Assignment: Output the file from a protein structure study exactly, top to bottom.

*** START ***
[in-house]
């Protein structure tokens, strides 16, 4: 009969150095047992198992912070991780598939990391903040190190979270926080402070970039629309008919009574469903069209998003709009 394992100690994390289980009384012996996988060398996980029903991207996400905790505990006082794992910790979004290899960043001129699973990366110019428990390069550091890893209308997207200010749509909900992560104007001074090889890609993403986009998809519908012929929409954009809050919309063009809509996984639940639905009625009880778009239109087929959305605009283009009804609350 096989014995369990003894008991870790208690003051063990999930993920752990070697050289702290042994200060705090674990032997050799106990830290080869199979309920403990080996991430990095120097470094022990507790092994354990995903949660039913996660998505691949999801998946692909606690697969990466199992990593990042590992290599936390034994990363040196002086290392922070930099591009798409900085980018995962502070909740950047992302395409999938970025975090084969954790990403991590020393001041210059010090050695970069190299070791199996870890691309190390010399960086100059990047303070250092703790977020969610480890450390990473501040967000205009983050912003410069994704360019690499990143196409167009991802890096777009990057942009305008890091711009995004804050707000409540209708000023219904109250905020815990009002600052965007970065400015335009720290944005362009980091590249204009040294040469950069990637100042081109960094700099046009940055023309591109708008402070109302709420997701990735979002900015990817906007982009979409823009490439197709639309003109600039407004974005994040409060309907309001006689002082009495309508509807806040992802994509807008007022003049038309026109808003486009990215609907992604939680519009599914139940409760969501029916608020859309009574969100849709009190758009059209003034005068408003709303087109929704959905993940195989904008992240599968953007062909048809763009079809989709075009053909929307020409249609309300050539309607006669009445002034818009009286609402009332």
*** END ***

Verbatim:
[in-house]
């Protein structure tokens, strides 16, 4: 009969150095047992198992912070991780598939990391903040190190979270926080402070970039629309008919009574469903069209998003709009 394992100690994390289980009384012996996988060398996980029903991207996400905790505990006082794992910790979004290899960043001129699973990366110019428990390069550091890893209308997207200010749509909900992560104007001074090889890609993403986009998809519908012929929409954009809050919309063009809509996984639940639905009625009880778009239109087929959305605009283009009804609350 096989014995369990003894008991870790208690003051063990999930993920752990070697050289702290042994200060705090674990032997050799106990830290080869199979309920403990080996991430990095120097470094022990507790092994354990995903949660039913996660998505691949999801998946692909606690697969990466199992990593990042590992290599936390034994990363040196002086290392922070930099591009798409900085980018995962502070909740950047992302395409999938970025975090084969954790990403991590020393001041210059010090050695970069190299070791199996870890691309190390010399960086100059990047303070250092703790977020969610480890450390990473501040967000205009983050912003410069994704360019690499990143196409167009991802890096777009990057942009305008890091711009995004804050707000409540209708000023219904109250905020815990009002600052965007970065400015335009720290944005362009980091590249204009040294040469950069990637100042081109960094700099046009940055023309591109708008402070109302709420997701990735979002900015990817906007982009979409823009490439197709639309003109600039407004974005994040409060309907309001006689002082009495309508509807806040992802994509807008007022003049038309026109808003486009990215609907992604939680519009599914139940409760969501029916608020859309009574969100849709009190758009059209003034005068408003709303087109929704959905993940195989904008992240599968953007062909048809763009079809989709075009053909929307020409249609309300050539309607006669009445002034818009009286609402009332």